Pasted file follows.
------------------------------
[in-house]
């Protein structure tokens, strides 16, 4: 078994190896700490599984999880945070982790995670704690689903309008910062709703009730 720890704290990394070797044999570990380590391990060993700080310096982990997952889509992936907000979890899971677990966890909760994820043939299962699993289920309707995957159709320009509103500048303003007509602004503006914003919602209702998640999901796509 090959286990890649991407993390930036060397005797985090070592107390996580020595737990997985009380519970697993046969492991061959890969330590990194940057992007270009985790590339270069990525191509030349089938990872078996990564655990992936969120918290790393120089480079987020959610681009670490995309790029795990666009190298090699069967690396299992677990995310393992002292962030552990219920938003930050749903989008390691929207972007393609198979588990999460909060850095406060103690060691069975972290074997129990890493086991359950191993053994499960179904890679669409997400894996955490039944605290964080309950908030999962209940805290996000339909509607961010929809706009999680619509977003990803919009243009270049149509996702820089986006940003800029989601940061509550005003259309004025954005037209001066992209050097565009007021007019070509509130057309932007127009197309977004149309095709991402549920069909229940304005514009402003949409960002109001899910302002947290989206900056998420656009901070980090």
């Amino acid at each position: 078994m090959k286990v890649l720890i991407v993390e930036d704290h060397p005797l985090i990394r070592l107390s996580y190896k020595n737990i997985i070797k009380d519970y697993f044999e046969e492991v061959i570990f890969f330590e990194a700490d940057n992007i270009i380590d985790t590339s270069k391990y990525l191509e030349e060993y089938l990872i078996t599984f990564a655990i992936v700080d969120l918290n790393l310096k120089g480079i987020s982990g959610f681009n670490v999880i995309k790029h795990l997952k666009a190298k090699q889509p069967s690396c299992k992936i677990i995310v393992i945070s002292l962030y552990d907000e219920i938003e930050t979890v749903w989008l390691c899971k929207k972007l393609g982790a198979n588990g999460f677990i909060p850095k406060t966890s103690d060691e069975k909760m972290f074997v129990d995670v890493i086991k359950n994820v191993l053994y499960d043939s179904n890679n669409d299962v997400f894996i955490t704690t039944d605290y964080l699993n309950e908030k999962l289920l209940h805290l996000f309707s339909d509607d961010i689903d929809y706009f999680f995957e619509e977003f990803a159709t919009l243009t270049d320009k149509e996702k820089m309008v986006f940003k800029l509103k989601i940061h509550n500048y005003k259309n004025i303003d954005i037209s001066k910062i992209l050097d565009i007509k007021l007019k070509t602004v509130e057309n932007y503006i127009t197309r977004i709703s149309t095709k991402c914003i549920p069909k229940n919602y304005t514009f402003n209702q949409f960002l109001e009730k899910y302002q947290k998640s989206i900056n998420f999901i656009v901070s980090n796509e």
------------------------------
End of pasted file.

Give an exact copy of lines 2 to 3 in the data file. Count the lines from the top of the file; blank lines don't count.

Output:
């Protein structure tokens, strides 16, 4: 078994190896700490599984999880945070982790995670704690689903309008910062709703009730 720890704290990394070797044999570990380590391990060993700080310096982990997952889509992936907000979890899971677990966890909760994820043939299962699993289920309707995957159709320009509103500048303003007509602004503006914003919602209702998640999901796509 090959286990890649991407993390930036060397005797985090070592107390996580020595737990997985009380519970697993046969492991061959890969330590990194940057992007270009985790590339270069990525191509030349089938990872078996990564655990992936969120918290790393120089480079987020959610681009670490995309790029795990666009190298090699069967690396299992677990995310393992002292962030552990219920938003930050749903989008390691929207972007393609198979588990999460909060850095406060103690060691069975972290074997129990890493086991359950191993053994499960179904890679669409997400894996955490039944605290964080309950908030999962209940805290996000339909509607961010929809706009999680619509977003990803919009243009270049149509996702820089986006940003800029989601940061509550005003259309004025954005037209001066992209050097565009007021007019070509509130057309932007127009197309977004149309095709991402549920069909229940304005514009402003949409960002109001899910302002947290989206900056998420656009901070980090």
């Amino acid at each position: 078994m090959k286990v890649l720890i991407v993390e930036d704290h060397p005797l985090i990394r070592l107390s996580y190896k020595n737990i997985i070797k009380d519970y697993f044999e046969e492991v061959i570990f890969f330590e990194a700490d940057n992007i270009i380590d985790t590339s270069k391990y990525l191509e030349e060993y089938l990872i078996t599984f990564a655990i992936v700080d969120l918290n790393l310096k120089g480079i987020s982990g959610f681009n670490v999880i995309k790029h795990l997952k666009a190298k090699q889509p069967s690396c299992k992936i677990i995310v393992i945070s002292l962030y552990d907000e219920i938003e930050t979890v749903w989008l390691c899971k929207k972007l393609g982790a198979n588990g999460f677990i909060p850095k406060t966890s103690d060691e069975k909760m972290f074997v129990d995670v890493i086991k359950n994820v191993l053994y499960d043939s179904n890679n669409d299962v997400f894996i955490t704690t039944d605290y964080l699993n309950e908030k999962l289920l209940h805290l996000f309707s339909d509607d961010i689903d929809y706009f999680f995957e619509e977003f990803a159709t919009l243009t270049d320009k149509e996702k820089m309008v986006f940003k800029l509103k989601i940061h509550n500048y005003k259309n004025i303003d954005i037209s001066k910062i992209l050097d565009i007509k007021l007019k070509t602004v509130e057309n932007y503006i127009t197309r977004i709703s149309t095709k991402c914003i549920p069909k229940n919602y304005t514009f402003n209702q949409f960002l109001e009730k899910y302002q947290k998640s989206i900056n998420f999901i656009v901070s980090n796509e």